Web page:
The cash parked at money-market funds climbed to a fresh all-time as investors piled into assets offering relatively higher returns.

With the Federal Reserve raising their main policy rate after the most aggressive hiking cycle in decades, short-term rates above 5% continue to lure investors to money-market assets.

About $28.4 billion poured into US money-market funds in the week to July 26, according to data from the Investment Company Institute. Total assets reached an unprecedented $5.49 trillion versus $5.46 trillion in the week to July 19.

The week before, about $4.22 billion in net new money flowed into the funds.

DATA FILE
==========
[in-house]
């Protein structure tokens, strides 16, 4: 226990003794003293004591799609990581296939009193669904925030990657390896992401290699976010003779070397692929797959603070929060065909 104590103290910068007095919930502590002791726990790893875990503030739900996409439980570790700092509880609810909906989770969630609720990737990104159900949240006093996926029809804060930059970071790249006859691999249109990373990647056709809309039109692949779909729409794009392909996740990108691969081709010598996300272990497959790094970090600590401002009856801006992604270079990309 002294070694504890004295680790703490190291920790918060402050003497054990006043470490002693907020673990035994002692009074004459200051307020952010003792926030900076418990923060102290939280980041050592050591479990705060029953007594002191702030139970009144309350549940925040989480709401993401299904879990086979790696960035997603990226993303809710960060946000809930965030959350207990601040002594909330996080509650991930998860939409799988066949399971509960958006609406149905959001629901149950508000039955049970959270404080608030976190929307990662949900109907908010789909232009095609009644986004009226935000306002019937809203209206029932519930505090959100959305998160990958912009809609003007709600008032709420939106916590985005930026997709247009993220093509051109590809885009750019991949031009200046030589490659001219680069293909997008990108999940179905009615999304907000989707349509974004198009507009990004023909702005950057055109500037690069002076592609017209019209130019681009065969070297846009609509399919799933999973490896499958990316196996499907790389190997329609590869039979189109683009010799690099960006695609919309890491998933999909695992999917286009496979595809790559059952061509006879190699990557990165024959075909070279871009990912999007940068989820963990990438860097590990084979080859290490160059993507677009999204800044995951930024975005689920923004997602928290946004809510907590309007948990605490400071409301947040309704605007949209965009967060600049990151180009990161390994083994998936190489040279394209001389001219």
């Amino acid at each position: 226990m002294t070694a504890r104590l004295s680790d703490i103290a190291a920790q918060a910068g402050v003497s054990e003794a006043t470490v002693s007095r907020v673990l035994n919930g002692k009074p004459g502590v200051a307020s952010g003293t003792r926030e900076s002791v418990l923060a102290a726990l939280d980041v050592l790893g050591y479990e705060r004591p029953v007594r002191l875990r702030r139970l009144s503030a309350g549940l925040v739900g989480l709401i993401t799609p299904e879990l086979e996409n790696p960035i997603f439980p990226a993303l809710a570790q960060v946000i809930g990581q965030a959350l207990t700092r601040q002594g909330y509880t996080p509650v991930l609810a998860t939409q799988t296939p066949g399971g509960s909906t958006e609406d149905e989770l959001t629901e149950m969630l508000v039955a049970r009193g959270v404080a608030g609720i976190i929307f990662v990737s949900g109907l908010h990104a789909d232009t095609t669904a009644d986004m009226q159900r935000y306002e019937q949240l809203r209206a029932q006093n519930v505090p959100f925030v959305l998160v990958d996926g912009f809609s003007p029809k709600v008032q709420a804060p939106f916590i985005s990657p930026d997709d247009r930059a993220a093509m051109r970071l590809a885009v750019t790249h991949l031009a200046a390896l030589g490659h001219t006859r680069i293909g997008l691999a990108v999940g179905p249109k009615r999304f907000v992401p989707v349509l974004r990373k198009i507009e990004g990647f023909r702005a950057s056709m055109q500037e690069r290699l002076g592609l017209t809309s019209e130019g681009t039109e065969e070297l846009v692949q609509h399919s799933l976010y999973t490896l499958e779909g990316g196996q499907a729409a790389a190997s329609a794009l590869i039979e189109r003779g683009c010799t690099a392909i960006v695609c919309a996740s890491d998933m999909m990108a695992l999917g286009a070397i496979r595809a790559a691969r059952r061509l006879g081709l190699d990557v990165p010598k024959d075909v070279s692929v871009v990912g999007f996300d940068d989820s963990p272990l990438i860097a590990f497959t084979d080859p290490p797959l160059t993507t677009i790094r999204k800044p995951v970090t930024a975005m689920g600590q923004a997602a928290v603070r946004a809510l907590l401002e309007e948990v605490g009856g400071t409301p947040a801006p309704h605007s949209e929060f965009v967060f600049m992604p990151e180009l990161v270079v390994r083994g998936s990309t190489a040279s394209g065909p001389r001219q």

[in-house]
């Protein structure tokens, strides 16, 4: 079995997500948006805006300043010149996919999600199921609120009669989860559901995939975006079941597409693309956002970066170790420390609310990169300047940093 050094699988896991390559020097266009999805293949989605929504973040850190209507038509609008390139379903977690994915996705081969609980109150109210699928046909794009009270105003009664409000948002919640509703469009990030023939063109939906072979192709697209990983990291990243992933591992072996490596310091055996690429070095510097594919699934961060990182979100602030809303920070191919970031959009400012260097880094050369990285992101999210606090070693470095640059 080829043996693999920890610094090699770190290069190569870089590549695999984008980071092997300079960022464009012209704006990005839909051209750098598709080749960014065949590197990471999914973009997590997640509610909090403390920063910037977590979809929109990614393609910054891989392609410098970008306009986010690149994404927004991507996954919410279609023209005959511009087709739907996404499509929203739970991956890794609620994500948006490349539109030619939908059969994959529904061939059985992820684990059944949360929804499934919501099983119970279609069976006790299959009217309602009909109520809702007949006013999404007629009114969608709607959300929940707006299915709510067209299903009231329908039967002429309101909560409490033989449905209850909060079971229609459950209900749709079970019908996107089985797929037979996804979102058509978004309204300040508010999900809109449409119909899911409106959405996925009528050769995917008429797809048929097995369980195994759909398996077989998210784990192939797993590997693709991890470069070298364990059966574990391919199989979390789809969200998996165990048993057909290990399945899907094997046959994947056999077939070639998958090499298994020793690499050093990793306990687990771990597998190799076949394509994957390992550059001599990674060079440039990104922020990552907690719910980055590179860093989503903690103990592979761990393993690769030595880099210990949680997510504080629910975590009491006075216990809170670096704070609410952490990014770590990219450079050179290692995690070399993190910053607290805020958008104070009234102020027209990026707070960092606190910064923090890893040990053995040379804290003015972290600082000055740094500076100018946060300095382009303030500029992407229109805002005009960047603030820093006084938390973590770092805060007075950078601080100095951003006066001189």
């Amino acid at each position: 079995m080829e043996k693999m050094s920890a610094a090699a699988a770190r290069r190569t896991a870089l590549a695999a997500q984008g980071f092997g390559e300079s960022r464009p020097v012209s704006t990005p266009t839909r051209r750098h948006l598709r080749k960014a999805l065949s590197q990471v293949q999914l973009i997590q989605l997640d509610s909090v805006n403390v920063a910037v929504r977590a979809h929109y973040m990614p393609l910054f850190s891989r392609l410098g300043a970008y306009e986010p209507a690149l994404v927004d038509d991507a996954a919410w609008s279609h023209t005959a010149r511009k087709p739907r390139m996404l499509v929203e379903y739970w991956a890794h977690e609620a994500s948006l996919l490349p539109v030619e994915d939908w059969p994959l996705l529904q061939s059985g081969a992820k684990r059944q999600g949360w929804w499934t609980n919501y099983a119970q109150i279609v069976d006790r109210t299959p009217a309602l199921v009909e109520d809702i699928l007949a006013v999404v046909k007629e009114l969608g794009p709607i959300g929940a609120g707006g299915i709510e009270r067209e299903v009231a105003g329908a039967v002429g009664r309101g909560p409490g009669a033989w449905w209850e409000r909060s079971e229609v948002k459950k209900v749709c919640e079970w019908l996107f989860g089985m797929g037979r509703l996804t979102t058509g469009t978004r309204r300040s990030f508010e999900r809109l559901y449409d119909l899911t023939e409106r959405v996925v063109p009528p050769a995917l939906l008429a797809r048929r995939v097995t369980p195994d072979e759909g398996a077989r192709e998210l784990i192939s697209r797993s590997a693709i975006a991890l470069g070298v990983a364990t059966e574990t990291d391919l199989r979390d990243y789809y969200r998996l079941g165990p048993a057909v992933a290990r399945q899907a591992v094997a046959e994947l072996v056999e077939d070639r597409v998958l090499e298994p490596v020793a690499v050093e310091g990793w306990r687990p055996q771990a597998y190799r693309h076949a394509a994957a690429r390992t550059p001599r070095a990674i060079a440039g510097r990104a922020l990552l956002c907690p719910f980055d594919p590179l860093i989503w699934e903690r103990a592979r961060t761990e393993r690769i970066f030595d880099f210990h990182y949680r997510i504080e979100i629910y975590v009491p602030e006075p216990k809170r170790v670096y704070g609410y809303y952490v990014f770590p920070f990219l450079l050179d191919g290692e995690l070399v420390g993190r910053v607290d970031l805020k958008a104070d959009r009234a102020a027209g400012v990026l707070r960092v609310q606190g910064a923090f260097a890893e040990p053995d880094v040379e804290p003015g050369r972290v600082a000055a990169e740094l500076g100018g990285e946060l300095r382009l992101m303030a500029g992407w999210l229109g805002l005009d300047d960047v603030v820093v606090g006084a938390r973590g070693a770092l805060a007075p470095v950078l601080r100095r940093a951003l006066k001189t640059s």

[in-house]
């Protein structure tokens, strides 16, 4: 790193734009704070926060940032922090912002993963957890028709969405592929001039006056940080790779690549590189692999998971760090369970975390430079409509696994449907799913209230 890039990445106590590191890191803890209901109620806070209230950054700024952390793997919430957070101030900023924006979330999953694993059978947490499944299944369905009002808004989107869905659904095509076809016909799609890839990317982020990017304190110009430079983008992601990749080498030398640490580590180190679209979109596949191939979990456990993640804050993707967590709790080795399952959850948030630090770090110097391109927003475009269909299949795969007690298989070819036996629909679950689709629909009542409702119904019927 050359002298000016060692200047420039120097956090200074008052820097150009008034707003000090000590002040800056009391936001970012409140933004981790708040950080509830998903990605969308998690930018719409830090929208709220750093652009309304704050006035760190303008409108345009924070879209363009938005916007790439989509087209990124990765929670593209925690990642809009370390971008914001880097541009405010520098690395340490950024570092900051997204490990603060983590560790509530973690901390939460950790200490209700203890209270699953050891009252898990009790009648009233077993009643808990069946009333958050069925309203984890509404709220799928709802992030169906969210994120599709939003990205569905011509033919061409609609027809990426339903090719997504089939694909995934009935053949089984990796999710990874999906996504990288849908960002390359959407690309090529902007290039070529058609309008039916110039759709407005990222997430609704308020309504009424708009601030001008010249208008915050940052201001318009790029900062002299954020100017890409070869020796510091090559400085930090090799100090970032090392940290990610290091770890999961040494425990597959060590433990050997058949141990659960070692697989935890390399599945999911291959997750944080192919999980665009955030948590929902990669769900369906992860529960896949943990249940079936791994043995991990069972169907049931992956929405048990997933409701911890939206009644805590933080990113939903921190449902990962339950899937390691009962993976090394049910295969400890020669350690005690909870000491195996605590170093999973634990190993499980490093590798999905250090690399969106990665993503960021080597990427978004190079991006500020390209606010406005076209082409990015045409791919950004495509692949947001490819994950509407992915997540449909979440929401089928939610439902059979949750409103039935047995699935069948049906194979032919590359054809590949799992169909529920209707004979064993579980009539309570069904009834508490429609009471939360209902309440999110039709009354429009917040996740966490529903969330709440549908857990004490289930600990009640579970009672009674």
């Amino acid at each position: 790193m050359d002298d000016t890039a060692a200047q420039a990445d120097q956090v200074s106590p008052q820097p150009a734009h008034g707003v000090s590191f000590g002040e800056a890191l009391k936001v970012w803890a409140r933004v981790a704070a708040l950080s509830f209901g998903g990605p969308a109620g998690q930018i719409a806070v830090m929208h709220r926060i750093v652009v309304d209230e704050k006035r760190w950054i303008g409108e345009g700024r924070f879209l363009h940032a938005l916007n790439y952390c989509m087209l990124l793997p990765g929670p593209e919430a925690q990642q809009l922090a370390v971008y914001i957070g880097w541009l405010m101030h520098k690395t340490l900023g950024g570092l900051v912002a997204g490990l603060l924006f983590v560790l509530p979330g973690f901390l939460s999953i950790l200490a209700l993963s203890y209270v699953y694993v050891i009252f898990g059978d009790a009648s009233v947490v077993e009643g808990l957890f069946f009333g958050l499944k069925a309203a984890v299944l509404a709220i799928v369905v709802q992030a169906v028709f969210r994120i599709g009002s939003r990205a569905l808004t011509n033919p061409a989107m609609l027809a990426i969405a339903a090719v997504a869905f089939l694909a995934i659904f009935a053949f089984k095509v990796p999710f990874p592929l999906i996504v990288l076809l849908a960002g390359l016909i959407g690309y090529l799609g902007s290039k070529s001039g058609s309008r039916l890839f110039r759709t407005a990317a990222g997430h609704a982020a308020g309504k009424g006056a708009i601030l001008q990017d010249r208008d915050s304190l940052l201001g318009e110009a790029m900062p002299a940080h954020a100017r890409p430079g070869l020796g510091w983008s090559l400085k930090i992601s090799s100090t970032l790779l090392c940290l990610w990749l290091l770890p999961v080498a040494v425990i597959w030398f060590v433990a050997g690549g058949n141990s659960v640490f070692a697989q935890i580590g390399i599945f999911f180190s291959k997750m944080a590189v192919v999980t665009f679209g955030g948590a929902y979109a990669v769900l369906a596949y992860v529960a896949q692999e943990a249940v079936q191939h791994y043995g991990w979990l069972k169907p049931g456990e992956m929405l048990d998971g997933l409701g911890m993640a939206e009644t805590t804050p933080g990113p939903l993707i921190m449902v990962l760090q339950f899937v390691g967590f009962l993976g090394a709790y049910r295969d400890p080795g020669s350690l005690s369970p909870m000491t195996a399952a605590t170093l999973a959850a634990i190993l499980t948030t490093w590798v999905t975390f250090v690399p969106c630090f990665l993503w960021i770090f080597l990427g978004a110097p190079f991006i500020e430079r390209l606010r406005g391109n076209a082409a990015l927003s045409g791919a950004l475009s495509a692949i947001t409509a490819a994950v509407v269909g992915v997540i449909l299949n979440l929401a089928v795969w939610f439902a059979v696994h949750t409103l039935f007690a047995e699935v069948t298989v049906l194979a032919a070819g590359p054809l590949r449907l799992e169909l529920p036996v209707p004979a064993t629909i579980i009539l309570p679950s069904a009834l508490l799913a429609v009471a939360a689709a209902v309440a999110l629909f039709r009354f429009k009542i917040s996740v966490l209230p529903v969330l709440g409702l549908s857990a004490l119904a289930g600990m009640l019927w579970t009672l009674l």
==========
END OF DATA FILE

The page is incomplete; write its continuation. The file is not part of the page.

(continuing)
Money-market funds have started to extend the weighted-average maturity of their assets, or WAMs. Until recently, they had been apprehensive about allocating their record amount of assets too far out the curve in the event of being unable to immediately take advantage of central bank rate hikes.

In a breakdown for the week to July 26, government funds, which invest primarily in securities like Treasury bills, repurchase agreements and agency debt saw assets rise to $4.52 trillion, a $26.9 billion increase. Prime funds, which tend to invest in higher-risk assets such as commercial paper, saw assets jump to $854 billion, a $3.46 billion increase. 

This article was provided by Bloomberg News.